To resolve this and better support diverse communities, HR directors need to invest in platforms that foster a culture of collaboration and support. Other innovations in talent management aim to capture employee feedback regularly, giving managers a view on present performance. Unless you understand, you cannot act. It’s not about monitoring either, it’s about listening and making changes for the better. No-one succeeds by standing still. Take millennials, for example. Some do not know what to do when they get no feedback from their manager, when the real issue is an expectation mismatch about what frequency is realistic. Some employees may have grown up with “a quarterly catch-up” but millennials can get anxious if they have not heard something for a week. It is also surprising how different generations respond quite differently to certain topics. For example, a lady I mentor asked if the right response to an invitation to an all-male panel event was to boycott it and encourage others to do the same. My advice was that this is self-destructive and rather than closing down an opportunity to learn and build her network, she should attend, ask questions, socialise and volunteer to join the panel next time. In my experience, panel organisers will welcome diverse speakers in a heartbeat. Yet, when this question was put out more broadly, there is again discrepancy between generations. While Gen X and Baby Boomers gave feedback that this opportunity should just be embraced, most Millennials and Gen Zs were more militant and voted to boycott.
Different groups also approach giving and seeking help differently: the research found that 15 percent of men asking for advice on a weekly basis compared to just ten percent of women. Women lack confidence. In my role as a tech entrepreneur, I have seen this with my very own eyes. More women than men post anonymously on certain topics Introverts also show different behaviours in how they answer questions. These dynamics are vital for understanding your company and your workforce. Ask yourself – what are you doing to ensure nobody feels a nuisance in asking for help? How are you providing support for the most-discussed and crucial issues? Have you empowered all your people, regardless of location, to access a global pool of support? Bringing all this together is personal accountability at the managerial and executive committee level. If they talk about inclusion, what behaviours do they demonstrate themselves in their own appointments and practices? It can be a big challenge to find diverse candidates to fill certain specialist roles, but it is not impossible, and it is certainly possible to grow them. This can easily be achieved through micro succession plans: writing an action plan to develop the skills and experience you can give someone to support their longer term potential, rather than just considering immediate promotion readiness. Think about which intermediate roles will give them the profile, experience and track record they will need, rather than only focusing on the roles they can fulfil now. HR partners are uniquely placed to challenge and enlighten managers and boards in accelerating culture change to create inclusive and diverse environments, and a workplace of continual learning. This is the time to place fresh thinking right at the heart of your talent strategy.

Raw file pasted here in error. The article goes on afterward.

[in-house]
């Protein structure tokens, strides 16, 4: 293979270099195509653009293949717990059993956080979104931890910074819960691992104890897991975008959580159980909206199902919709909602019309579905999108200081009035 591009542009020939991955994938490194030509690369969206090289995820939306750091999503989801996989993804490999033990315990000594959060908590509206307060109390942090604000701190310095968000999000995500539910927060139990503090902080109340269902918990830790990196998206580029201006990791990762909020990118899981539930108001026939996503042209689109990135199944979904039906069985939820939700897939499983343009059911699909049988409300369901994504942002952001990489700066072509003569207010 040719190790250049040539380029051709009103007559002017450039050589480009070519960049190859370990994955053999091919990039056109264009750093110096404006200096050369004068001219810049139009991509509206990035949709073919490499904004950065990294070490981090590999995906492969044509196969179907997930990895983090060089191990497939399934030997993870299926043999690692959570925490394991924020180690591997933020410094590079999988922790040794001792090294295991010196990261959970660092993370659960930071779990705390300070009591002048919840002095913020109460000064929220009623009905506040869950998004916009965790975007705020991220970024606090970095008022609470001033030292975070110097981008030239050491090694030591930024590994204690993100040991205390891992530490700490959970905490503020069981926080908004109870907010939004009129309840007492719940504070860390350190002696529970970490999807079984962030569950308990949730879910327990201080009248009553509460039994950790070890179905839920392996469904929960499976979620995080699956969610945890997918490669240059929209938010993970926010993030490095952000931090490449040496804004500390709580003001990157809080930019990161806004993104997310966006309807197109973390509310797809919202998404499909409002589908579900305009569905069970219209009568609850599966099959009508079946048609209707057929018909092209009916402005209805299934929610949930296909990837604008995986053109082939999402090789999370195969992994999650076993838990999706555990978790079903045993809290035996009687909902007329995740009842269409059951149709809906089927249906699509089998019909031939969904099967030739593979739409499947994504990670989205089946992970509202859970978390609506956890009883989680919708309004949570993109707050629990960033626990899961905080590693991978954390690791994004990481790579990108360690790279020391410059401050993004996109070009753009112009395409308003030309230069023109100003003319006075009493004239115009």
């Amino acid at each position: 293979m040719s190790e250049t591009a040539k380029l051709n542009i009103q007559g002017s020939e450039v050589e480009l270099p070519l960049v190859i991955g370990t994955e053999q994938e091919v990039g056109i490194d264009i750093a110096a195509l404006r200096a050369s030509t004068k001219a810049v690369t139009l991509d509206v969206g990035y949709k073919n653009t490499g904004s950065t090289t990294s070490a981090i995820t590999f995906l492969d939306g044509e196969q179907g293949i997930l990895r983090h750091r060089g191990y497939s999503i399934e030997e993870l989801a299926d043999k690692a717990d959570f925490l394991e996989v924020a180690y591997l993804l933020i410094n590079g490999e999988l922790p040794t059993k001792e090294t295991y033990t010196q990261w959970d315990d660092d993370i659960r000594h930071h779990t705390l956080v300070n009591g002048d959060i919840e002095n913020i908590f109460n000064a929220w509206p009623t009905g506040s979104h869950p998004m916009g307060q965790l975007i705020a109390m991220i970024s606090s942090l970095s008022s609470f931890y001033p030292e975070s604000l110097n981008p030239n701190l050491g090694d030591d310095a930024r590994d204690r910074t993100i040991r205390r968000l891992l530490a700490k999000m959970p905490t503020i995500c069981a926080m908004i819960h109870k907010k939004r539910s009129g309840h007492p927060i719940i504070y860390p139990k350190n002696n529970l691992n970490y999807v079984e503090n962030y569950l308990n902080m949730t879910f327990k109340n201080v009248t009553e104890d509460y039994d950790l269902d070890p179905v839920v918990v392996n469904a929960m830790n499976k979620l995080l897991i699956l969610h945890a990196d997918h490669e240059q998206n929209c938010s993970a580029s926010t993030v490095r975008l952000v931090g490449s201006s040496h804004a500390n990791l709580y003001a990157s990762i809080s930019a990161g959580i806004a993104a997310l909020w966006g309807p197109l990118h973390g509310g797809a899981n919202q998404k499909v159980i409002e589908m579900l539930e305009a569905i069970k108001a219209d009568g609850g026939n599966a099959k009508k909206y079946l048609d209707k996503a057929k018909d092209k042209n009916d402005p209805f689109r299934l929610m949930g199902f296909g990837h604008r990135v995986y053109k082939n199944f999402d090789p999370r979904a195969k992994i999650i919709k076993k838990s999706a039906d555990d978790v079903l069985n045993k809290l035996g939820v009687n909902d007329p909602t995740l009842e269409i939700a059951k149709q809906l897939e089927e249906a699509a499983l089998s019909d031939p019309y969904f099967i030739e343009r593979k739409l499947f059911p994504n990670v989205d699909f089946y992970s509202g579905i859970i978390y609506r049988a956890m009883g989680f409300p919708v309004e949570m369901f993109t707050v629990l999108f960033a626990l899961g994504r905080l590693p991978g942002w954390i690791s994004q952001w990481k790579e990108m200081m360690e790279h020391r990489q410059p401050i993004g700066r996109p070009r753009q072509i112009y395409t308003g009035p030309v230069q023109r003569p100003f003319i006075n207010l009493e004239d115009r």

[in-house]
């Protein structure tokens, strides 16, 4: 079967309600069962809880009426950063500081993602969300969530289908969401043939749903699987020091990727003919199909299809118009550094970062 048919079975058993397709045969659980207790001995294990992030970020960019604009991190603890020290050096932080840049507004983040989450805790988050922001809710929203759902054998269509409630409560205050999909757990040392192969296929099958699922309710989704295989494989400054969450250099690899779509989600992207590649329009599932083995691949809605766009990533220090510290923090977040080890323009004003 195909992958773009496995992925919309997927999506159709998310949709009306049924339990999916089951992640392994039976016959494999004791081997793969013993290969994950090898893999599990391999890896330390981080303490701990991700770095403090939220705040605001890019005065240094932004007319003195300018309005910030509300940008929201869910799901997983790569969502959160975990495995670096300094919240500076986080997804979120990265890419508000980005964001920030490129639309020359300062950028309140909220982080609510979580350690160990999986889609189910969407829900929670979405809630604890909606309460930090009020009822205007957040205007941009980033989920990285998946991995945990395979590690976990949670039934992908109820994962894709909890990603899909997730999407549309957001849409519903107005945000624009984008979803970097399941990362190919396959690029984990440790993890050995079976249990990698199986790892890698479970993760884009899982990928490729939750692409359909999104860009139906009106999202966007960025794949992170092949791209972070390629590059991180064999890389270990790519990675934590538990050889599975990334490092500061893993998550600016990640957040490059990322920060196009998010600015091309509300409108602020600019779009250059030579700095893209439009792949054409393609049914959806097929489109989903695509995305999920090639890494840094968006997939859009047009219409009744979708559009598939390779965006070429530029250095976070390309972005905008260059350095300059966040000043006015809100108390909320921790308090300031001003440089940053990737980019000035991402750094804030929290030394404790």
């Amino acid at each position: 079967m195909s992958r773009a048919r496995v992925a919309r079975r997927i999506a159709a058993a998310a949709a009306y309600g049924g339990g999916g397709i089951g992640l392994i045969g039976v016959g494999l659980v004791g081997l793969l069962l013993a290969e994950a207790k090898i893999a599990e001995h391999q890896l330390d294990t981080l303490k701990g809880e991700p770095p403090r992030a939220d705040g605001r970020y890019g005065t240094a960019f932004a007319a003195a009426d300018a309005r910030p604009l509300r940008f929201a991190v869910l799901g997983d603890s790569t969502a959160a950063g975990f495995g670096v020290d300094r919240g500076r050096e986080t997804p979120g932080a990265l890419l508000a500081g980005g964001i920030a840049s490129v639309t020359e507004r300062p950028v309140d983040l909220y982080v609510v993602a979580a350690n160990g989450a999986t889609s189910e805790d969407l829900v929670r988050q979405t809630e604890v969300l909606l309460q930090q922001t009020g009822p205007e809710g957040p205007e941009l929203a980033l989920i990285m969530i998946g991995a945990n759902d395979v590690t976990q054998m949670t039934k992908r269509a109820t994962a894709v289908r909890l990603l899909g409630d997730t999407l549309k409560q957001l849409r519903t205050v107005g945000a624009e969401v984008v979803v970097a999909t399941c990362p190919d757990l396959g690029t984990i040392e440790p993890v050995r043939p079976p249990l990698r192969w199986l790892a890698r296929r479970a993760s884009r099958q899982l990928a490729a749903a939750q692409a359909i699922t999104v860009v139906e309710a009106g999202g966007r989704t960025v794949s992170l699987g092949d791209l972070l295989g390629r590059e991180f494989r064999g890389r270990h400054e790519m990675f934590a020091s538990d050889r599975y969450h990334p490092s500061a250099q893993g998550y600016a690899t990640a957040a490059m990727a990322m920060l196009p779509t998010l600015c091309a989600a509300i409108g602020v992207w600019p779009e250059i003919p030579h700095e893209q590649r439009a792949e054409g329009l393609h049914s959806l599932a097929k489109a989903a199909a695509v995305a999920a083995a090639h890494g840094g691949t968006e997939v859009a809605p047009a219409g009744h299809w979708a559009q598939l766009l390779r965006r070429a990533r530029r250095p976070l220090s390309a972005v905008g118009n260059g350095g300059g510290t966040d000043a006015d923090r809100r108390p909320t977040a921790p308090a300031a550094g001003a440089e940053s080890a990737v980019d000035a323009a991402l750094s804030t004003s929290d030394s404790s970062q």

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— theHRDIRECTOR (@theHRDIRECTOR) August 26, 2016